how medieval manuscripts survived through thick and thin


In Oxford 40 years ago, as postgraduates, we were to go to the University Press on Great Clarendon Street and experience the early methods of printing and binding, pagination and decryption of the Elizabethan secretary hand. All very useful technical stuff, when my doctoral thesis was on Anthony Burgess.

But I enjoyed it all for himself – it delayed having to make a living for a year – and Hidden Hands (a pretty awful headline: thought it was going to be scent skin cream or masturbation) brought it all back. For Mary Wellesley’s book concerns the mechanics of literary production. She loves nothing more than a nice stroll through the British Library’s Special Collections room, leaning over original medieval texts and receiving a “tangible, fragrant and visual encounter” with the past. You don’t quite get that browsing in a Sally Rooney pop-up store.

Wellesley likes to manipulate vellum or parchment, with their organic stench, tanned and tanned goatskin or calfskin leaves. The ink was made from oak galls and soot. When the writings were decorated with lions, golden parakeets, dragons, or “a ladybug climbing on a plump cucumber” (at least that’s what Wellesley says it looks like) colorful paints were mixed in from there. egg yolk, gum arabic, lichens and pastel. The paper was made from pulp rags poured into a sieve-like frame, which was then pressed between sheets of felt, shaped yarn creating distinctive watermarks.

Before the arrival of printing with Caxton of the Netherlands in 1476, books were copied by hand – an extremely laborious task. It took years to copy a Bible. A full-time scribe would only manage 20 projects in a lifetime. The scriptorium was “heated to keep scribes and artists from having cold hands … Cold hands were sort of a professional hazard,” Wellesley insists considerately. (When was the mitten invented?)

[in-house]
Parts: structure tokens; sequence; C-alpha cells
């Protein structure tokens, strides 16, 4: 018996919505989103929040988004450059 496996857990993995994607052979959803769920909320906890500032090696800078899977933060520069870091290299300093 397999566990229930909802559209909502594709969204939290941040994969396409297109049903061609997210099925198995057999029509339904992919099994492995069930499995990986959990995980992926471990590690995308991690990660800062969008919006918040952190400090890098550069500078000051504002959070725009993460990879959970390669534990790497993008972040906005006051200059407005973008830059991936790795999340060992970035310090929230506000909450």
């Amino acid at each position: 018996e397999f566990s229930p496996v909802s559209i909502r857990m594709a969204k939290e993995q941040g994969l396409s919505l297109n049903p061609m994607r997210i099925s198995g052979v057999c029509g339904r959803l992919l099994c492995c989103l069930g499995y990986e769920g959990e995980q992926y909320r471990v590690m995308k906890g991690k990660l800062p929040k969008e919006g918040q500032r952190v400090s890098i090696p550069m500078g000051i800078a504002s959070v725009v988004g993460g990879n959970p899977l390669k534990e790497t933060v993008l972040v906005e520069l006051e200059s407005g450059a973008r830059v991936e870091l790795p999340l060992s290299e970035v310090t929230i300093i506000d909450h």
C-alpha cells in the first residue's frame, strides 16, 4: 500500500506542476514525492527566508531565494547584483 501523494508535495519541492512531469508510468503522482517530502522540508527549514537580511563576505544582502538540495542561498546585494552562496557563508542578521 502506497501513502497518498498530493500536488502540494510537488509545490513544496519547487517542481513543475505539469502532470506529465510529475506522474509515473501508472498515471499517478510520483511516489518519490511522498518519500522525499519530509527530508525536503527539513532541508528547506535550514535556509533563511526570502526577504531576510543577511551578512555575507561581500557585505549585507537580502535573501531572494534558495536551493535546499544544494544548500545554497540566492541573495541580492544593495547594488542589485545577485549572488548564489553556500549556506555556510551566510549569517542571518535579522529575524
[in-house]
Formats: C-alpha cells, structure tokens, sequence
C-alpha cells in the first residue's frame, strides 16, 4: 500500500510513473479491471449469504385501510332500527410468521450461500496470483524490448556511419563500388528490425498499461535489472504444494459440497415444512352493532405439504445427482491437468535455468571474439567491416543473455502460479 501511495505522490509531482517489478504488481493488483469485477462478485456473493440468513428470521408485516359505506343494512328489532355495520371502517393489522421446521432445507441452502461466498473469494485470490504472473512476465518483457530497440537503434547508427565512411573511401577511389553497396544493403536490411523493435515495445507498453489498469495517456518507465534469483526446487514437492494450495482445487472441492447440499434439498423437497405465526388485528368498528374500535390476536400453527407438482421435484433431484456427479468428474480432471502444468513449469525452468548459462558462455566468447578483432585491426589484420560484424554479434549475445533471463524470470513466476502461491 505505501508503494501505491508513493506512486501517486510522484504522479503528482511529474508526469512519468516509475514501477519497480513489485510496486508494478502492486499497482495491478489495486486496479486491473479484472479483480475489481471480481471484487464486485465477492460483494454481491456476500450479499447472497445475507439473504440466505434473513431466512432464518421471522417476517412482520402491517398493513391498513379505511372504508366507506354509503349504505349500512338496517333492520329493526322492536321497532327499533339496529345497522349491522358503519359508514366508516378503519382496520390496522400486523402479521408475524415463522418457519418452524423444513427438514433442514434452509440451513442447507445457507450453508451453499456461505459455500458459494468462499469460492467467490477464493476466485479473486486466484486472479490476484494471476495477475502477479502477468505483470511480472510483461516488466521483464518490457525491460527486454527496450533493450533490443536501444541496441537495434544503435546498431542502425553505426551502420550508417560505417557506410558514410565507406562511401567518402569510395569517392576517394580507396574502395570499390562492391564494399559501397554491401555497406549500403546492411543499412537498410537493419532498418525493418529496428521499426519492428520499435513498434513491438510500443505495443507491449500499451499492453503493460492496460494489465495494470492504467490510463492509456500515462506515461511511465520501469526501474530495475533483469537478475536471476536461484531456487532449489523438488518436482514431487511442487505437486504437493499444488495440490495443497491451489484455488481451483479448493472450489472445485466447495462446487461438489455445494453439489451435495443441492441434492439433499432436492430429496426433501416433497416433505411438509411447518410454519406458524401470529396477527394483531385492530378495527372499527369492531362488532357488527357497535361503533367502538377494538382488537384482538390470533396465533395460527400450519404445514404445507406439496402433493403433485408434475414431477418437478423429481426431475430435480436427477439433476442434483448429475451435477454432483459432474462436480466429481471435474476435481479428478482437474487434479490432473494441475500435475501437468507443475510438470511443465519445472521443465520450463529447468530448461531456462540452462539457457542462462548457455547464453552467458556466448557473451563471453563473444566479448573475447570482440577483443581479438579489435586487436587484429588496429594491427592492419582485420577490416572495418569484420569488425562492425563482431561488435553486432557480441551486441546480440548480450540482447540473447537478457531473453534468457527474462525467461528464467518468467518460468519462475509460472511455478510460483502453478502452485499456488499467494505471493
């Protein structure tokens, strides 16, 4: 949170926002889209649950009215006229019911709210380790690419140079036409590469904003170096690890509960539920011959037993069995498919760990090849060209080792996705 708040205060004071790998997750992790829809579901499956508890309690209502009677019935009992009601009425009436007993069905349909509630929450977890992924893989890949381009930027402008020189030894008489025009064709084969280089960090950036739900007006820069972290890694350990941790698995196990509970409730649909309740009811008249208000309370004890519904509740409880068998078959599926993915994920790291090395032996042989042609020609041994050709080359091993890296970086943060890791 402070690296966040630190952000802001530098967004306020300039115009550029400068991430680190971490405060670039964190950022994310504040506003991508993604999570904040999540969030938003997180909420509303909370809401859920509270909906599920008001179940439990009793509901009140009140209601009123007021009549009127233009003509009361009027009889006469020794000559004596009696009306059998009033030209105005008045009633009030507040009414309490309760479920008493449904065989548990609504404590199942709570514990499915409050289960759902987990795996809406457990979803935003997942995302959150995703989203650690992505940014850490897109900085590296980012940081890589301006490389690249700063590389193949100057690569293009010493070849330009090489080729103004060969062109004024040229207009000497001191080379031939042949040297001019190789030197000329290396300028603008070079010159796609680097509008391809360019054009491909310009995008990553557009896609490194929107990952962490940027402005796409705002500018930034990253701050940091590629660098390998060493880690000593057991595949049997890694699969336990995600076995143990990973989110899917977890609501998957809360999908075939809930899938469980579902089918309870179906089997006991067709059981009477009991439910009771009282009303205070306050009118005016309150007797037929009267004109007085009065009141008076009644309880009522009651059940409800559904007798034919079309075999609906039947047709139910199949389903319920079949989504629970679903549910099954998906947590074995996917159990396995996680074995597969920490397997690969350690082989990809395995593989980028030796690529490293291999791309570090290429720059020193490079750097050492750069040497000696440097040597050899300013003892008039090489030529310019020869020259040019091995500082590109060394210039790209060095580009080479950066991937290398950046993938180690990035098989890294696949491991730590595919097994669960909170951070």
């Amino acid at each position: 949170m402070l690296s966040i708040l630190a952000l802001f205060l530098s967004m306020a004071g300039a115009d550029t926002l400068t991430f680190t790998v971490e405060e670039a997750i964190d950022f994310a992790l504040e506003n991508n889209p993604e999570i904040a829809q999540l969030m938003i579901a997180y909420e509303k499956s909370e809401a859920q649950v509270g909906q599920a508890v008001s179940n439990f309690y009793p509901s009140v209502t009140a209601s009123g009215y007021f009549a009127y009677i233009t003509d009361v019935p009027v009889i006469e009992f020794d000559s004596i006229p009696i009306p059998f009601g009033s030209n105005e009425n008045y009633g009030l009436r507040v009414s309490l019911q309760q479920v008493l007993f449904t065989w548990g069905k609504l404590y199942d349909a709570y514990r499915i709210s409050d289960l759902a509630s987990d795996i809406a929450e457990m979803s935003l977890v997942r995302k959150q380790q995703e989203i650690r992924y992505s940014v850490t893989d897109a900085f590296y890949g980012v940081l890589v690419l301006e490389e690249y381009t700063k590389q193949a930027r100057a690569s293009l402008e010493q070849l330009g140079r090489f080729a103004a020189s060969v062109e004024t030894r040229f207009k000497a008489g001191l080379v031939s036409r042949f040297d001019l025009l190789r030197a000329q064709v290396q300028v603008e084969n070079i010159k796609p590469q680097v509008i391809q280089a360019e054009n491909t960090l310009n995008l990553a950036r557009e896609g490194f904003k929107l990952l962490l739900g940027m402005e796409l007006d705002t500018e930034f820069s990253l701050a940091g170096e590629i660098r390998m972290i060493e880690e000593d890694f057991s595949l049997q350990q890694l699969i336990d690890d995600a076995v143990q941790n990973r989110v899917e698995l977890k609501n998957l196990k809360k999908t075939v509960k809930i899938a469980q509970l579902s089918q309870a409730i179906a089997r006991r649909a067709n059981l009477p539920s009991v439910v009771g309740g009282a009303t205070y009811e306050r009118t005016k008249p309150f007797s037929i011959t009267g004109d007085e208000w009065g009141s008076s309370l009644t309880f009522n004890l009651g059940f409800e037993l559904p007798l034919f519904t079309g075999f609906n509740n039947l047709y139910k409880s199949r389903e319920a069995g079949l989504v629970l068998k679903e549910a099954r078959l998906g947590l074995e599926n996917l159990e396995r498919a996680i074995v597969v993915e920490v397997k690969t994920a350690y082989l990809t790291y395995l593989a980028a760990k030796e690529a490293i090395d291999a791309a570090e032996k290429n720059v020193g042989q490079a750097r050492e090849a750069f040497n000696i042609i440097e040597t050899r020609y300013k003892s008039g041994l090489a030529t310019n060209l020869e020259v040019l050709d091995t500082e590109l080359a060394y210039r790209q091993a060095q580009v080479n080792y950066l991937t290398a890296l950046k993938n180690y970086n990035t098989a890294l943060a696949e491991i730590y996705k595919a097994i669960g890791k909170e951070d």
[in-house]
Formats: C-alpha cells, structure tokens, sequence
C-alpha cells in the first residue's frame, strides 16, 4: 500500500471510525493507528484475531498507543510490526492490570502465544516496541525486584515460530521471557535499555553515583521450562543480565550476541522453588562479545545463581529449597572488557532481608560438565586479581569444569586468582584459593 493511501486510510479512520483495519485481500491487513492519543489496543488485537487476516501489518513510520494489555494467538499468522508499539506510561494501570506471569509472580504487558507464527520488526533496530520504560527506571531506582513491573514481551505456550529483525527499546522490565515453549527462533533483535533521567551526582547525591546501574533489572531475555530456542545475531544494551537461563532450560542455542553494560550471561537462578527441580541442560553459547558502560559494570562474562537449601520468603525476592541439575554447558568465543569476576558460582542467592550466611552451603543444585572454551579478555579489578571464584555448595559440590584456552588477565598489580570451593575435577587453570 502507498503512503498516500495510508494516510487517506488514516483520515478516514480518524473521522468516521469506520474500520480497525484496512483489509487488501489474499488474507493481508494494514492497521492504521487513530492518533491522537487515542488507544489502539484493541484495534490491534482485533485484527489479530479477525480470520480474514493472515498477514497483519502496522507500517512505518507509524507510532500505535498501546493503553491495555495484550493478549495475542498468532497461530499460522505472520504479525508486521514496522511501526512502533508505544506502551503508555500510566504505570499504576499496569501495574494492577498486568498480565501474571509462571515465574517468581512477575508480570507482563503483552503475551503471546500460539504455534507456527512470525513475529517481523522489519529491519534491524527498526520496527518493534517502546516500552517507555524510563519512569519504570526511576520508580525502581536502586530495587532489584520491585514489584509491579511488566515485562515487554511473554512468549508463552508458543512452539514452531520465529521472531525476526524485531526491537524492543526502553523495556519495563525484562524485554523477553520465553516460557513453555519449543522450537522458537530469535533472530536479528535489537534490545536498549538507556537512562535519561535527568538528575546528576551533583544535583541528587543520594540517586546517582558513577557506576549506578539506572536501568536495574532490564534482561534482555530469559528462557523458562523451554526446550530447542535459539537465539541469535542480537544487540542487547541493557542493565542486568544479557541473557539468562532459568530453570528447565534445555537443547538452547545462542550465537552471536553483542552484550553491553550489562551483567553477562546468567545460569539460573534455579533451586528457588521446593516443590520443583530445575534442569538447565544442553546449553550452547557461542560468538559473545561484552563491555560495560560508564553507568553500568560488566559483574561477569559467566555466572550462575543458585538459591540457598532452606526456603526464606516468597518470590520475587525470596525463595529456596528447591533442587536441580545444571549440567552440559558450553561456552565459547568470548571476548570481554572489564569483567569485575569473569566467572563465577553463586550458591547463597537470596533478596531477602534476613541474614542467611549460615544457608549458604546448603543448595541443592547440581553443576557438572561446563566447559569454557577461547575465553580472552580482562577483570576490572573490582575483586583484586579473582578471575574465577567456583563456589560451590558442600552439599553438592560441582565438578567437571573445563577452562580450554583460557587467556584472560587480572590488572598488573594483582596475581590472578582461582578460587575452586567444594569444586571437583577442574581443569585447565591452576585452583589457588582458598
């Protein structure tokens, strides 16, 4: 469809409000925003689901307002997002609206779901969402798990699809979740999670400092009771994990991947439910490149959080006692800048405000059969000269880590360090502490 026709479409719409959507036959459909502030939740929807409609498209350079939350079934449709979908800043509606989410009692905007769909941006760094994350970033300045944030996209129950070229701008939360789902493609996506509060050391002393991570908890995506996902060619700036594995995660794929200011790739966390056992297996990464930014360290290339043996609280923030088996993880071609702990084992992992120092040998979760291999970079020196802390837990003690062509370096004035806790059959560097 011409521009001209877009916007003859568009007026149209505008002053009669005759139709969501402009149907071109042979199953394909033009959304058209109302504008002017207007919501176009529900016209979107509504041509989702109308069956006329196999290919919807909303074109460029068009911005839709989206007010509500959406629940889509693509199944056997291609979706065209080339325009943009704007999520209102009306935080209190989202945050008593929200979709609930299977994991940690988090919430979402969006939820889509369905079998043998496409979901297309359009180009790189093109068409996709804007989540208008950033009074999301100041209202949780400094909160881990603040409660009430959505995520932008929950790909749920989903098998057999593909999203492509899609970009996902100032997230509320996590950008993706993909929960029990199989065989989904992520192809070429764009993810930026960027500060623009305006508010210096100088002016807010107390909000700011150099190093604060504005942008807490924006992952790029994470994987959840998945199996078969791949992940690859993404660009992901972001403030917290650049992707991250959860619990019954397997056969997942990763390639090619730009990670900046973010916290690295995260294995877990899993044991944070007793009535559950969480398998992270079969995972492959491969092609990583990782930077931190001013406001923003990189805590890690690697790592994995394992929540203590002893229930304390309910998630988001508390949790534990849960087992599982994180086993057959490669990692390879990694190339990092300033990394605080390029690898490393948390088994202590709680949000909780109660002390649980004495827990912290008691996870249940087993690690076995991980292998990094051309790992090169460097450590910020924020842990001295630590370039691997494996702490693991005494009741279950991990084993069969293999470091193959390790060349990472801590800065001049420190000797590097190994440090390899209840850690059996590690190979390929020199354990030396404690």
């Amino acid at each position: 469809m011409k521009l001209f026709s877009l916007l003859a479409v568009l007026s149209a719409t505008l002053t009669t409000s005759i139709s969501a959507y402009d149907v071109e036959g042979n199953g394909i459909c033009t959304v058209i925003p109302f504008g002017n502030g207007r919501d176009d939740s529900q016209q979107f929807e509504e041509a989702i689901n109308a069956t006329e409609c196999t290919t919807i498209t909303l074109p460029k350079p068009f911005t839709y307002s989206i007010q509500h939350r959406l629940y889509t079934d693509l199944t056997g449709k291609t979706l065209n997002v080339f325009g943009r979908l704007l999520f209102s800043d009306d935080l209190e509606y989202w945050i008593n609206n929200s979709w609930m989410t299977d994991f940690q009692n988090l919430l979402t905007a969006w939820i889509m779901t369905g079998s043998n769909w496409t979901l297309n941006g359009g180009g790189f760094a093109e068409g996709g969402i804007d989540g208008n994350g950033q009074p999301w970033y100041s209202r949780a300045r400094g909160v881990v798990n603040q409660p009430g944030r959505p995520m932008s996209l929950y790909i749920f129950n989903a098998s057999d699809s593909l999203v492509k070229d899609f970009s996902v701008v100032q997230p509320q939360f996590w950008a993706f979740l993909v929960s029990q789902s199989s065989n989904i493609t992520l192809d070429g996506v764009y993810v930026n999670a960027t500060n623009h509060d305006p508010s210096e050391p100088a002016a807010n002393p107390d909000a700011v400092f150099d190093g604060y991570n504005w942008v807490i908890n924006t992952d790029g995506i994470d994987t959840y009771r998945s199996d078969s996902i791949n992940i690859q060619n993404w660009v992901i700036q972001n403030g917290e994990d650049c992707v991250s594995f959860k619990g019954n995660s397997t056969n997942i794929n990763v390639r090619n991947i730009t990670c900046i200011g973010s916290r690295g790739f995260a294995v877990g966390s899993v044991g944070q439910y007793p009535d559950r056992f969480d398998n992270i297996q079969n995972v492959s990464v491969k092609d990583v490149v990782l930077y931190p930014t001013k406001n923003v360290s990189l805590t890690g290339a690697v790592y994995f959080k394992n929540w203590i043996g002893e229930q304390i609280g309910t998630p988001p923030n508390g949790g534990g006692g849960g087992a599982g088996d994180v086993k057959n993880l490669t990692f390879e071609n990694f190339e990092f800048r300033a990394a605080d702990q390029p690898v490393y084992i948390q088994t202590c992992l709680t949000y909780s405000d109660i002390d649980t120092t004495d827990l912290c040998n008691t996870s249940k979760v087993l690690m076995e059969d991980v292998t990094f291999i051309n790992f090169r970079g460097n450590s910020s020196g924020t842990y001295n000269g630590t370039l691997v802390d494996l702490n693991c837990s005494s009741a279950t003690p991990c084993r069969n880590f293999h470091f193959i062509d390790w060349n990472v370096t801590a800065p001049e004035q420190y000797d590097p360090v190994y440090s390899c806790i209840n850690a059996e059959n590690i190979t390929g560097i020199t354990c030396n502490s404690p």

These manuscripts were in themselves works of art. Among the intertwined ivy tendrils in The Luttrell Psalter are sketches of falconry, watermills, and horses, which look a bit like sheep, perhaps squirrels. “St Dunstan pinching the devil’s nose” sees St Dunstan tormenting a fox terrier with sugar tongs. In the Sherborne Missal, which is full of pink enamel chintz, there is a bald man with a swan on his head.

Many early books were chained to the shelves, like spoons in a British Rail cafeteria. The volume of the Psalms of Anne Boleyn had a gold metal binding, which could be attached to her belt, preventing loss. Nevertheless, books were an endangered species. The Vikings, “like biting hornets,” destroyed everything they encountered, including monks and nuns, when they attacked the northeast. The manuscripts were hidden in coffins for safety. The Gospel of St Cuthbert, weighing 162 g, measuring 10 x 14 cm and made 1,300 years ago, found in a tomb in Durham, was purchased by the British Library in 2012 for £ 9million.

Wellesley points out that only a fraction survive to this day. “The vast majority of manuscripts produced in medieval times perished due to fire, flood, neglect or willful destruction. After the Reformation and the execution of Anne Boleyn in 1536, the Protestant culture of cancellations was fierce. The contents of the monastic libraries served as candlestick corners, lighting, cleaning boots and toilet paper. (Imagine people wiping their buttocks on the Book of Kells.) There were other pious vandalism during the Civil War.


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